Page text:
Weather Holidays
Weather Holidays

Silver lining to Queensland’s border chaos

Border delays could be an "upside in a dark chapter" for the state's tourism industry, with three-kilometre, hours-long queues keeping Queenslanders in Queensland and softening the blow of border closures.

Sleepy towns have burst to life this summer season with regional caravan parks seeing patronage surge, however stakeholders say the State Government's looming border decision, on January 8, will be crucial to "keep momentum going".

Traffic on the Pacific Highway near the Queensland and New South Wales border. Picture: Jason O'Brien
Traffic on the Pacific Highway near the Queensland and New South Wales border. Picture: Jason O'Brien

An "uptick" in the state's drive-tourism market had cushioned the blow of the latest border closures with last-minute bookings for December day trips and overnight stays pouring in.

"People are certainly thinking twice about crossing the borders and having to put up with long delays," Queensland Tourism Industry Council CEO Daniel Gschwind said.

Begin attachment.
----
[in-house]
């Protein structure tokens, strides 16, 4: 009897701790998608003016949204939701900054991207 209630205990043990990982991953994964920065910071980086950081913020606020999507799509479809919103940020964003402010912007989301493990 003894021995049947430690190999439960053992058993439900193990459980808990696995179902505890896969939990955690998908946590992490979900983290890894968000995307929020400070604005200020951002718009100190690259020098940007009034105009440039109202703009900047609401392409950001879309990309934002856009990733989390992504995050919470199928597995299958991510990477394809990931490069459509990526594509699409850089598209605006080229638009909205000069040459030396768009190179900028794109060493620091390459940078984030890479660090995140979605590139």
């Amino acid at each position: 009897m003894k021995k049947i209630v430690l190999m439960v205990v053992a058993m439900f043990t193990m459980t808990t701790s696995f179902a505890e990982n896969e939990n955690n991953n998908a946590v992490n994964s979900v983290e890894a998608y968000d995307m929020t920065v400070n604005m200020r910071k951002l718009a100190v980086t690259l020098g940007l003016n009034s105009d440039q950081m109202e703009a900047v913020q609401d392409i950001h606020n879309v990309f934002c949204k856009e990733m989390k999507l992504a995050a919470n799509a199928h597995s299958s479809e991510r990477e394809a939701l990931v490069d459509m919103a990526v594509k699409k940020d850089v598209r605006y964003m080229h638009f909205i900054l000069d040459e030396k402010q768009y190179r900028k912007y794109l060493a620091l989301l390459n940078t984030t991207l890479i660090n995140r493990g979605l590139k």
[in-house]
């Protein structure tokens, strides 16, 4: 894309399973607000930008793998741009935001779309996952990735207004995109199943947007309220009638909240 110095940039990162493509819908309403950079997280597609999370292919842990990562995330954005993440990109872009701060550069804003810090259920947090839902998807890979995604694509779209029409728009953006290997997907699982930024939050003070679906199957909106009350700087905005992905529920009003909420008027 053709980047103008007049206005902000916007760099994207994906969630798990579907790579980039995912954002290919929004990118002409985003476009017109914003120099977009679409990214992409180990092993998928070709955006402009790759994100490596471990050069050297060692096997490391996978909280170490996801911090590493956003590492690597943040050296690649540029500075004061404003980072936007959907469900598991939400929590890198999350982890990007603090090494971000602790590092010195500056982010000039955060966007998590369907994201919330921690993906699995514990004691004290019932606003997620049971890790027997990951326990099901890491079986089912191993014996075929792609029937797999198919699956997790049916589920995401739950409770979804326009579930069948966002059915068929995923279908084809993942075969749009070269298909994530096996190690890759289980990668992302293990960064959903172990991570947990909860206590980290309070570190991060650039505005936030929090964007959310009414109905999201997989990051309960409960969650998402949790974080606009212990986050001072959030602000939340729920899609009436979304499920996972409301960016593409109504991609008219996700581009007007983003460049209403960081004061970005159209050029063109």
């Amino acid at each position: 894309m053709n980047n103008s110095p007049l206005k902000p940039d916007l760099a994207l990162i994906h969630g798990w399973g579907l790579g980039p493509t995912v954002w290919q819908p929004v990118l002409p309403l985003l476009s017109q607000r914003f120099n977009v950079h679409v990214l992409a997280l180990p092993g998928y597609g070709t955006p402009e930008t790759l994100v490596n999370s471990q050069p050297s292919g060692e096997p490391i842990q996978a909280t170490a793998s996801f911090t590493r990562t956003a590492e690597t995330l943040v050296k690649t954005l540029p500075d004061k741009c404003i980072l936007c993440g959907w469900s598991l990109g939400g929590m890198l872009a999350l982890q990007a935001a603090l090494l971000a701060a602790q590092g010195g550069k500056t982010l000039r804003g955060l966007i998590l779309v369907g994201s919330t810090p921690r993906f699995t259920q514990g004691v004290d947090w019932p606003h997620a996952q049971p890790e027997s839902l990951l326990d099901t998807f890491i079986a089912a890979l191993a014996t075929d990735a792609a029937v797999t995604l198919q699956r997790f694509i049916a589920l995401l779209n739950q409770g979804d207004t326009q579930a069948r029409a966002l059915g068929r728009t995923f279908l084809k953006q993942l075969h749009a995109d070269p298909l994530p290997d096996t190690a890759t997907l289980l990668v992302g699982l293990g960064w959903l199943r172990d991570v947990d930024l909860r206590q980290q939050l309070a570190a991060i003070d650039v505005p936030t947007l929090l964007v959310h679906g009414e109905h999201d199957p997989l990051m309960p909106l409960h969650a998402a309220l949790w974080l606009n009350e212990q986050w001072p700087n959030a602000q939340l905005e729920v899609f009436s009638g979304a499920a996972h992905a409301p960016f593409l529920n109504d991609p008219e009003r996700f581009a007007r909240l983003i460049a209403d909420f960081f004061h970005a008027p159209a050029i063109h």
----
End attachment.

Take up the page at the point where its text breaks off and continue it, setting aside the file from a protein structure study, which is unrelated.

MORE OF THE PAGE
He said consequently "anywhere within driving distance from Brisbane is doing quite well".

"Anywhere up to Rockhampton - they're flat out really with both overnight stayers and day trippers," he said.

"If that is the flip side of a challenging coin, if you like, then so be it … It's not the ideal situation but there's always an upside for every dark chapter."

Holiday crowds pack in at Noosa Main Beach. Picture: Lachie Millard
Holiday crowds pack in at Noosa Main Beach. Picture: Lachie Millard

Burnett Heads Holiday Park was fully booked through the Christmas and New Year period after a wave of "last-minute bookings … as soon as people realised they couldn't holiday down south", manager Colleen Powell said.

The G'Day group - Queensland and Australia's largest regional accommodation provider - was in the midst of its busiest summer on record, according to CEO Grant Wilckens.

"Across Australia, our bookings are up around 150 per cent on last year and Queensland is no exception," he said.